Two great-grandsons of Arthur Guinness, Arthur and Benjamin Lee Guinness built up a large estate in the Clontarf/Raheny area from 1835 onwards.
They called it St. Anne's after the holy well that sat on the site. Of the two brothers, Sir Arthur Edward Guinness (Lord Ardilaun) was primarily responsible for the expansion and development of the estate and gardens.
Lord and Lady Ardilaun had no children, so the estate passed to their nephew Bishop Plunkett in the 1920s. In 1937, he decided he could no longer maintain such a large estate. He sold it to Dublin Corporation for approximately £55,000 in 1939, retaining Sybil Hill (now St. Paul's College) and 30 acres of parkland as a private residence.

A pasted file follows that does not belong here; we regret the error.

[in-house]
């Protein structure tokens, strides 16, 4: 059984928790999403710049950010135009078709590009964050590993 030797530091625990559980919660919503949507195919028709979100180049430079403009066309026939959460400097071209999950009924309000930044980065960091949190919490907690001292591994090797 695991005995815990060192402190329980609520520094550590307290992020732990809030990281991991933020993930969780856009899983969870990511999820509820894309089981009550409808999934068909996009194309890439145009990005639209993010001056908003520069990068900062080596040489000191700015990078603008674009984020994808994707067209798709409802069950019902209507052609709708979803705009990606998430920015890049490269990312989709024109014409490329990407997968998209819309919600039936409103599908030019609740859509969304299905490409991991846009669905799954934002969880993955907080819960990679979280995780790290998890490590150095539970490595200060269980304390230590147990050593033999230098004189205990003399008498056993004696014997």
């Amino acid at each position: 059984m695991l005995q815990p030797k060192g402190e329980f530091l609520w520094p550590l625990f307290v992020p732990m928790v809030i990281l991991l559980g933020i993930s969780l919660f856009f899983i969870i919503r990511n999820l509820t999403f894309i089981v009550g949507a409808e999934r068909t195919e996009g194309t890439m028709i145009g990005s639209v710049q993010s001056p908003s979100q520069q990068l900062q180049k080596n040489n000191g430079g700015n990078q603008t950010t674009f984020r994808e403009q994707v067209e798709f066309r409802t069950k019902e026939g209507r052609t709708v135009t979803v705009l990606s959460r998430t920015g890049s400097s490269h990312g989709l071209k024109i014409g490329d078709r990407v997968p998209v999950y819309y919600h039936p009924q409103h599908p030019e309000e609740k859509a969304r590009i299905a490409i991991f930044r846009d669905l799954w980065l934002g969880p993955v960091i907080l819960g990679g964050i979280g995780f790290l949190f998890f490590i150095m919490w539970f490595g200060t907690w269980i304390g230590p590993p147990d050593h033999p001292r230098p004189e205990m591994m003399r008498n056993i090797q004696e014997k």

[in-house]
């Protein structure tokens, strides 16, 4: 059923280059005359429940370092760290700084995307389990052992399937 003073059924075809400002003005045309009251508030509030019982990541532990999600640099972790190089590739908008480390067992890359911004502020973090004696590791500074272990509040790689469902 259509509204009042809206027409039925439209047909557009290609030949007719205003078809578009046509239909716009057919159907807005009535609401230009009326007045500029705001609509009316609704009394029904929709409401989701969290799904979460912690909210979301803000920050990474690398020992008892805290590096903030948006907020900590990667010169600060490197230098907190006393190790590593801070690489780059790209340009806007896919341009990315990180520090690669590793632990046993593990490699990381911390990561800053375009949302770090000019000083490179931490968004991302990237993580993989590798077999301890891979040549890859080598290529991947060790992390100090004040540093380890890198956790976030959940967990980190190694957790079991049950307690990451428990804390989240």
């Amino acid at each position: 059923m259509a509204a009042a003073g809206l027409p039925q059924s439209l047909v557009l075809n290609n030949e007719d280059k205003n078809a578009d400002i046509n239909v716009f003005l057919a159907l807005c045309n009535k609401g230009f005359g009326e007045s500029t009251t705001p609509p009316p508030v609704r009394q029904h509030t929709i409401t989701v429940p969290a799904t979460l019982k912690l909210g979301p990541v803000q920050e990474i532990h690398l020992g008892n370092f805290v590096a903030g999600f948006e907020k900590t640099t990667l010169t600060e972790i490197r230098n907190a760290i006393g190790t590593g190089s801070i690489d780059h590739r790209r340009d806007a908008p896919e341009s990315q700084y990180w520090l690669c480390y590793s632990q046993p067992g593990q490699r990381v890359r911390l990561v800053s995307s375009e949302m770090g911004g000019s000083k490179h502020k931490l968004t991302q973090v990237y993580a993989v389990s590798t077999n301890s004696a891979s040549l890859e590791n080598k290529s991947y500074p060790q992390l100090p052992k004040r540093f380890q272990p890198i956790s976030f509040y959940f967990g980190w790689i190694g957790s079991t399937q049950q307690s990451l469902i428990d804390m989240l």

Just over 200 acres of the estate were developed for public housing while the central 270 acres were retained as parkland.
In December 1943, the main residence of St. Anne's "The Mansion" was gutted by a fire. The ruins were demolished in 1968. The Tudor “Red Stables” survived.
To celebrate Dublin’s Millennium in 1988, the Parks Department in co-operation with the Tree Council of Ireland, created the Millennium Arboretum. The arboretum is planted with over 1000 types of trees, sponsored by 1000 participants.